Kimmel further points out that violence is the only behavioral attitude and trait in which there is significant gender difference: men are overwhelmingly the perpetrators of violence. Most acts of violence can be seen as acts to destroy the shame of a fragile masculine ego. It portrays Man as an irresponsible Adolescent attempting to gain pride without taking personal responsibility. Only toughness counts. The corollaries are the over-sexualization and objectification of women.

Lest we forget or our minds get jaded by the endless sexual and psychological violence we see on television, sometimes with breathtaking portraits of cultural sickness, such as in “Succession”, Leser reminds us in the chapter entitled “The grey zone”, that violence in the form of “rape, bullying and workplace discrimination (are) all of them unlawful acts”. You can’t repeat that often enough: rape (including sexual aggression) is against the law in most “civilized” countries.

The impact of #MeToo

So, how did it happen that so many men were getting away with so much unchallenged law-breaking until the #MeToo Movement?

One of the many interesting cases Leser explores involves the Australian feminist Helen Garner who, born in the 1940s, was culturally programmed to think of parrying uninvited sexual advances as an unavoidable part of life – just something to put up with. She was blown away when young women in the 1990s started taking complaints of a sexual nature to the courts, even for what she saw as minor offenses, like sexual aggression, possibly unworthy of the courts’ attention. It shocked her to see a prominent man whom she admired being targeted publicly, so much so that she took it upon herself to apologize to him for his attackers’ behavior. [This is a perfect example of the Blame-the-Victim mindset that continues even today, to wit the outrageous attacks on political grounds that Dr. Christine Blasey-Ford has endured since she “dared” to confront Yale graduate and now Justice Brett Kavanaugh for his adolescent infringement of the law.]

Leser also addresses the flap over Catherine Deneuve’s bombshell rebuke of the #MeToo Movement, claiming her “right” to receive catcalls and flirty passes from men. As one of his interviewees observes, probably “80 percent of the (#MeToo) cases have nothing to do with Harvey Weinstein, and everything to do with issues of intimacy, connection, consent and power”. Deneuve apologized.

Many women have realized only since the #MeToo campaign that what they may have called being “taken advantage of” fifty years ago was, in fact, unreported sexual aggression or even rape. And that it is and always was, even back then, against the law. (Despite the vicious attacks against Dr. Christine Blasey Ford for dredging up her decades-old memories, that met with an unlawful crowd-sourced “statute of belief limitation” from the U.S. Senate, many men and women are increasingly willing to talk about old memories now, in particular with regard to the egregious molestations by priests in the Roman Catholic Church for over half a century.)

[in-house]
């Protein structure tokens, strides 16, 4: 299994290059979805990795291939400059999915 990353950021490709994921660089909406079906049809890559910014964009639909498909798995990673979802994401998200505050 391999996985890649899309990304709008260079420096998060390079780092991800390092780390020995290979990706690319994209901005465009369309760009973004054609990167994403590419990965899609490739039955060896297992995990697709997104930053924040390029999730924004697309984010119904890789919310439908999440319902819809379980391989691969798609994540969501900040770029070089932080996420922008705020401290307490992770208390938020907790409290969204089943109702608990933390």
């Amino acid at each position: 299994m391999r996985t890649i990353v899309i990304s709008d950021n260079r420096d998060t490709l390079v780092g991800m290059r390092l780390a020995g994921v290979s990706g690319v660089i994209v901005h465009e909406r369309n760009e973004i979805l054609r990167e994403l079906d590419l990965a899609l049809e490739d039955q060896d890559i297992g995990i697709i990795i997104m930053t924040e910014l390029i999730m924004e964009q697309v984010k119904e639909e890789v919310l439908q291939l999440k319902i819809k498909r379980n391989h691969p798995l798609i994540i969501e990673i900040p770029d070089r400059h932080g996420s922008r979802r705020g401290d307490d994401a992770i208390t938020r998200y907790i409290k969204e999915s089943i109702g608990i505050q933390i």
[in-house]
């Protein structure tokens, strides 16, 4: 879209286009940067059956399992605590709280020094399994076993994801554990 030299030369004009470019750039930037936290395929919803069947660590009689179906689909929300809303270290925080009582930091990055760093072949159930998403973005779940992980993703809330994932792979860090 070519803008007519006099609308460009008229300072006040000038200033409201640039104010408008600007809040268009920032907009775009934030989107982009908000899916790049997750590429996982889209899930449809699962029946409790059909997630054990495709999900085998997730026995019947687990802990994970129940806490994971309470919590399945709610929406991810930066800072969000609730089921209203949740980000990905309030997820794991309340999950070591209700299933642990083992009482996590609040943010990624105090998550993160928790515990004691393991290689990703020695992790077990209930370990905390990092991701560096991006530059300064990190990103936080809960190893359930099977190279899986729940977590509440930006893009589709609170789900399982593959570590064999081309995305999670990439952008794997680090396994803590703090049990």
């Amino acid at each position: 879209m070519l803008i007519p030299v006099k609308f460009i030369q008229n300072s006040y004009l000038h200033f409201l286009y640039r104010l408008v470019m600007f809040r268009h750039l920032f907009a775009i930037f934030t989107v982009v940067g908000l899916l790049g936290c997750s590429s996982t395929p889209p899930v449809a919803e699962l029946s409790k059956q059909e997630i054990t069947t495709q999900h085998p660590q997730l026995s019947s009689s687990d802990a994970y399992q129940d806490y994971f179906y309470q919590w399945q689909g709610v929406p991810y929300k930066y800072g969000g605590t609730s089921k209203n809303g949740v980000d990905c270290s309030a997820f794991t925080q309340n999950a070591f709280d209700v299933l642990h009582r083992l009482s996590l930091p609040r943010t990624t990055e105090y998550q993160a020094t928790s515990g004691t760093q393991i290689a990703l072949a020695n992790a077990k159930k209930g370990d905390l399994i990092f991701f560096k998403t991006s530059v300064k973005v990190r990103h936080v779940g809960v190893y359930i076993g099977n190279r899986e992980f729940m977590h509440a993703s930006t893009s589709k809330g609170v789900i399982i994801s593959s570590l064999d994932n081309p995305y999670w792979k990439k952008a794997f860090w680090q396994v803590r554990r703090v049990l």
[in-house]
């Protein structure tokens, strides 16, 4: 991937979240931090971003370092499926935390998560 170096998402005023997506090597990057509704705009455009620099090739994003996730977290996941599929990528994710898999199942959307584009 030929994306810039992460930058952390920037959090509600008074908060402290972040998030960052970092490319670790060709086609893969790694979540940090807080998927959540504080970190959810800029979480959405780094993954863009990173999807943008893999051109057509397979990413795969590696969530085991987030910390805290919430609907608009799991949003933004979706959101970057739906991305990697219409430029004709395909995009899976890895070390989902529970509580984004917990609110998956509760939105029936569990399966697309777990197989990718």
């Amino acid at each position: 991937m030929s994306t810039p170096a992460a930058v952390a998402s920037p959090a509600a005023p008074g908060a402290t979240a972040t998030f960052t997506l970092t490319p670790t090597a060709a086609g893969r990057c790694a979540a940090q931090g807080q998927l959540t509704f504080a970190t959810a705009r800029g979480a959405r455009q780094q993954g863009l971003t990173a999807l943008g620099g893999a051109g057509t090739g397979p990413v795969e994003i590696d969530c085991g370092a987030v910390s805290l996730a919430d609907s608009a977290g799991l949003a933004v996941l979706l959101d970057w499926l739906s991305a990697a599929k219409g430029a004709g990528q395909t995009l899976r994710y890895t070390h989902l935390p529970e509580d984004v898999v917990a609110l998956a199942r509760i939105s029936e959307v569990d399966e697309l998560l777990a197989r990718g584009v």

Rather than simplify male-female relations, the #MeToo movement appears to have exposed new intricacies. Attempted solutions now range from “new” Christian celibacy programs to “pre-sex dating contracts” that aim at removing ambiguity (and romance) from precarious social relationships. Just when it’s most needed, sex education in schools is being contested or “sanitized”. Uncontrolled adolescent access to online pornography further distorts reality, leaving both young girls and boys learning practices that are not pleasurable to either sex when separated from relevant emotional content that requires maturity. This kind of immature sex experimentation has led to fewer and fewer women enjoying orgasm, and fewer and fewer men understanding that they have anything to do with that failure.

One of the results of the #MeToo Movement is that many older men are living under a sword of Damocles, wondering if what they did in the past will be re-evaluated in the light of these new, confusing rules. (Frankly, I’m wondering if I even care when I learn from Leser that nearly 18 million women in the U.S. population have been raped and that one in four will be sexually assaulted in their lifetime. OMG.)

“We know,” says Leser, “that every time women demand that we reset the rules of life, so that they are treated equally (…), there is a predictable counterattack, subtle or overt (by the male population).”

Moving forward

This looms ominous for continuous progress toward solving the finer points of relationships between men and women. Judging people’s pasts by the values of the present may prove tricky ethically in an era when, especially in the USA, politics has already curdled ethical justice.

Leser doesn’t think that shaming or humiliating anyone is the best way to get results. He also thinks that there should be some proportionality between the “crime” and the punishment, and that women who understand this male anguish will contribute the most to healing the collective wound.

“We need new conversations and role models to light the way, and we need each other now, more than ever”, concludes Leser after quoting New Zealand prime minister Jacinda Ardern’s 2018 statement to the United Nations: “#Me Too must become #We Too [because] we are all in this together.”

I would highly recommend that this excellent book be made obligatory reading for everyone as a rite to passage into adulthood, even retrospectively.

A Book Review by Constance G. Konold
November 19, 2019